Author Archives: Marcello

Charting the heavens with Gaia

Time is a child of the stars When Duke William IV of Hesse-Kassel – “William the Wise” – thought how to spend his spare time, he decided to follow his passion for the stars: he wanted to know exactly where the stars are in the night sky and whether they move and if so by how much. At the time – we are talking the 1580s here  – it was well known from ancient times as well as from the then-young field of astronomy that most species of light in the night sky are ‘fixed stars’. Despite their name, fixed stars do move across he sky, only this is a collective motion caused by the...

Jewels in the sky: Observing Mercury & Mars on 8 F...

Mercury is not an easy target to observe. The innermost planet in our Solar System is never further away from the Sun than 30 degrees. It is either trailing the Sun and disappearing below the horizon just after sunset or moving ahead of the Sun and visible just a short time before sunrise. One good opportunity to observe Mercury under good conditions will happen on 16 February when it reaches its maximum elongation (apparent angular distance) of 18 degrees. However, a much more spectacular view (weather permitting!) will be offered on the Friday before, on 8 February, when Mars and Mercury will be separated in the sky by only 20 arc minutes...

Lunar Surprises

Lunar exploration is struggling with the prejudice that we know all about the Moon – far from it! There are new scientific findings based on the analysis of Apollo samples that call in question the generally accepted theory about how the Moon formed. Also, scientist from Europe and in the US have just started to investigate the geochemistry of the Moon. ESA has proposed a highly interesting lunar lander mission, which was unfortunately rejected by its member states. The Lunar Lander was supposed to test how sustainable exploration can take place on the lunar surface. It is important that European states do find a possibility of a substantial lunar mission in the...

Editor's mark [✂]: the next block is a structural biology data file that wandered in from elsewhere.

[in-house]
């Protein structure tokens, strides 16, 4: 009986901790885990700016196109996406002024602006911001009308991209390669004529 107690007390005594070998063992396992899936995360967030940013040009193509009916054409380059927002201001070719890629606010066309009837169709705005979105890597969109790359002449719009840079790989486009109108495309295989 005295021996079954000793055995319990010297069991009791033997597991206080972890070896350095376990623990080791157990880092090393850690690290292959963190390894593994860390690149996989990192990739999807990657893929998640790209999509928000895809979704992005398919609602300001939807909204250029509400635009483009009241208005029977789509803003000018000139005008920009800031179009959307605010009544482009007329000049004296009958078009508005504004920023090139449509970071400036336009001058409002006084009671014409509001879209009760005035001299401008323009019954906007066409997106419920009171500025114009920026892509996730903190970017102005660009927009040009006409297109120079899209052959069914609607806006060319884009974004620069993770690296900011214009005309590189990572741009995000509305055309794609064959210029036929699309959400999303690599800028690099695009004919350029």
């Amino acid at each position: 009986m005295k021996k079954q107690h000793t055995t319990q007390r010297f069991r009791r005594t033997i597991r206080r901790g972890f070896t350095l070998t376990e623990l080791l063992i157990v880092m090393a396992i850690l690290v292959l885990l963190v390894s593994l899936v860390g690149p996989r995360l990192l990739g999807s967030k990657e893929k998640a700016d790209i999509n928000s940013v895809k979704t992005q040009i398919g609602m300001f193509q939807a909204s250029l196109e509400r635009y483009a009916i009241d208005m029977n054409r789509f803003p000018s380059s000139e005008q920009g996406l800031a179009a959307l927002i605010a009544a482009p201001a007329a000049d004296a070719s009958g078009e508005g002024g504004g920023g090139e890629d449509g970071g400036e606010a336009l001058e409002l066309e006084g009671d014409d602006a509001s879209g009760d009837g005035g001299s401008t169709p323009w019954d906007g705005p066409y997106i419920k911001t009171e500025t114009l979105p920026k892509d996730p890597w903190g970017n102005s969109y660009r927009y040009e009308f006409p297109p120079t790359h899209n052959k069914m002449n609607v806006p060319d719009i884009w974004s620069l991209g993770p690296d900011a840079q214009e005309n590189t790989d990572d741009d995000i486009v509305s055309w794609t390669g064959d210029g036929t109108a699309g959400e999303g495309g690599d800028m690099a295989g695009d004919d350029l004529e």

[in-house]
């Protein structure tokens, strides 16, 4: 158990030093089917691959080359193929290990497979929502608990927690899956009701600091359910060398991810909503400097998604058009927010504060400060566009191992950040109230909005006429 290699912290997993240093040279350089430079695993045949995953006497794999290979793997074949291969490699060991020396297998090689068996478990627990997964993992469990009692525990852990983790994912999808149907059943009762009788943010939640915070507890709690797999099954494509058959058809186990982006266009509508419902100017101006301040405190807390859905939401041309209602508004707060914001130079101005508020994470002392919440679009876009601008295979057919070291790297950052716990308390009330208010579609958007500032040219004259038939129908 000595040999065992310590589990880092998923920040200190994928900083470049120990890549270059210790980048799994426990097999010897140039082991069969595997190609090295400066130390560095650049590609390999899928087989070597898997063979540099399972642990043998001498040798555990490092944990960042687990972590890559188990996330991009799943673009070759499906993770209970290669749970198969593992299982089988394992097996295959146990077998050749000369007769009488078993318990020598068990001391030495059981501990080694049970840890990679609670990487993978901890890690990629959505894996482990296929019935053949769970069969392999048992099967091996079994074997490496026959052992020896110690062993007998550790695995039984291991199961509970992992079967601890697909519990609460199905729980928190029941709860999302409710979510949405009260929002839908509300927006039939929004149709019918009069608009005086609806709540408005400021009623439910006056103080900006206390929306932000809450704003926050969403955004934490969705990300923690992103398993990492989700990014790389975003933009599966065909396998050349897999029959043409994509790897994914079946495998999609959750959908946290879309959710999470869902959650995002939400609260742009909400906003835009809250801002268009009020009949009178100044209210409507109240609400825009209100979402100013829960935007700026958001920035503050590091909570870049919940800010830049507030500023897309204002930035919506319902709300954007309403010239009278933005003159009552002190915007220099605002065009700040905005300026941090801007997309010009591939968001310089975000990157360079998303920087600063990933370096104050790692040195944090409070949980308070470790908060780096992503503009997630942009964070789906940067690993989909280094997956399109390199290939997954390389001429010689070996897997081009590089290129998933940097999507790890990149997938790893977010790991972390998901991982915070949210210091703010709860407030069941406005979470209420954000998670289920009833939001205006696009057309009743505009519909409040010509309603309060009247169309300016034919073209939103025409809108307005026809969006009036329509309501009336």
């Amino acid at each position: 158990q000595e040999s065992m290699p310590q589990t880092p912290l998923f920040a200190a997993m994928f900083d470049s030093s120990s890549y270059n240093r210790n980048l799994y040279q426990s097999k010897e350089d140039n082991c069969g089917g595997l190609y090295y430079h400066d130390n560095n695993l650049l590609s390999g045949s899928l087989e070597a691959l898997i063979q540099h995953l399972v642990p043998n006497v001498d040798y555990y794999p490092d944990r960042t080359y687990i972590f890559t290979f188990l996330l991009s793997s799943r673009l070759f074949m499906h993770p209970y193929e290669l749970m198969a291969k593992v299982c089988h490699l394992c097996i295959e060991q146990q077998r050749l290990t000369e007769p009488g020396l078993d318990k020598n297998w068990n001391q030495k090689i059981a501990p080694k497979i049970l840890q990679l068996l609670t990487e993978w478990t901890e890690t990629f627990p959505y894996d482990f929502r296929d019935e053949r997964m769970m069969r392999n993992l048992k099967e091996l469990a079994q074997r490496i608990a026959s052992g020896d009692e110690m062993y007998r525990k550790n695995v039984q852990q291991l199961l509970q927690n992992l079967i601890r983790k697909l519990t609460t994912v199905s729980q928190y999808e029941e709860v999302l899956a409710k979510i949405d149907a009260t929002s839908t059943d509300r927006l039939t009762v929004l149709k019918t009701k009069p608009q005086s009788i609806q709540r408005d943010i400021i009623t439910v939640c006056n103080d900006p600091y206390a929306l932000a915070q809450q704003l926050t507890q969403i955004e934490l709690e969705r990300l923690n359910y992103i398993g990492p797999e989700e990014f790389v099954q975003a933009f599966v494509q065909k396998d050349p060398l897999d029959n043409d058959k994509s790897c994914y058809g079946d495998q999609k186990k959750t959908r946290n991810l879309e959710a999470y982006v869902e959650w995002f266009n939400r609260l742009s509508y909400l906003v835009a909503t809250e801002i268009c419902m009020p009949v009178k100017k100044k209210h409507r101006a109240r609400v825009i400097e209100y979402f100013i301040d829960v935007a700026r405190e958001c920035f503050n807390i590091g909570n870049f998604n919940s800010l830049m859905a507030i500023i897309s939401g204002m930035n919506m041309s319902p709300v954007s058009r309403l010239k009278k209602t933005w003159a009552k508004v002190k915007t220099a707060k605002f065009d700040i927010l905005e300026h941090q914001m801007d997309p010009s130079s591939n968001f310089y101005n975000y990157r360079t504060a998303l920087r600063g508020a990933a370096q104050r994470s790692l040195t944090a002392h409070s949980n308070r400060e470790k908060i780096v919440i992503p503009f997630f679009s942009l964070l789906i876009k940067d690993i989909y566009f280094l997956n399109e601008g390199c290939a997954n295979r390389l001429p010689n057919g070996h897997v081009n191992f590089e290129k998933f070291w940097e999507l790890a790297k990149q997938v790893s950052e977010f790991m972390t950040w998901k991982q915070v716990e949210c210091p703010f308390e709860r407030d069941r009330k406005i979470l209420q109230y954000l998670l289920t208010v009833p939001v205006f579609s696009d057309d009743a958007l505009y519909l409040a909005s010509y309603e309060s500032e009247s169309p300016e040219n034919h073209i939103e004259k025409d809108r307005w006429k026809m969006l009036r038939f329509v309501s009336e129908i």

Space exploration bashing – gone wrong

Dear Friends of Space Exploration, Before I continue my (admittedly delayed) mini-series on Alpha Centauri B b, I have to blog about a marine biology talk at the TED conference I came across this morning on the bicycle. I regularly use the 20-min. bike trip to work to listen to TED talks, which nicely fill that time span. Most of them are extremely inspiring. Just have a look/listen in at: “TED – Ideas Worth Spreading”. This morning, however, I almost fell off the bike by an otherwise well-presented talk on the census of marine life by oceanographer Paul Snelgrove (here is the link). First, he is bashing space exploration by saying: “This...

What is an UNconference?

“Why should we travel to other stars?”, asked one of the 60 participants of the “unconference” dubbed SpaceUp last Saturday, 27 October 2012, in Stuttgart. The question was raised after a presentation from the brand-new Institute for Interstellar Studies (www.I4IS.org). The mission of the institute is to promote the possibilities to explore, communicate with and even travel to planetary systems in our cosmic neighbourhood. The presenter, Chris Welch, a British professor teaching at the International Space University in Strasbourg, had no difficulties in answering: “Eventually the Sun will expand and burn the Earth completely. This will not happen in 40 weeks nor in 40 years, but it will happen at the end of...

Centauri B b – A new window for discovery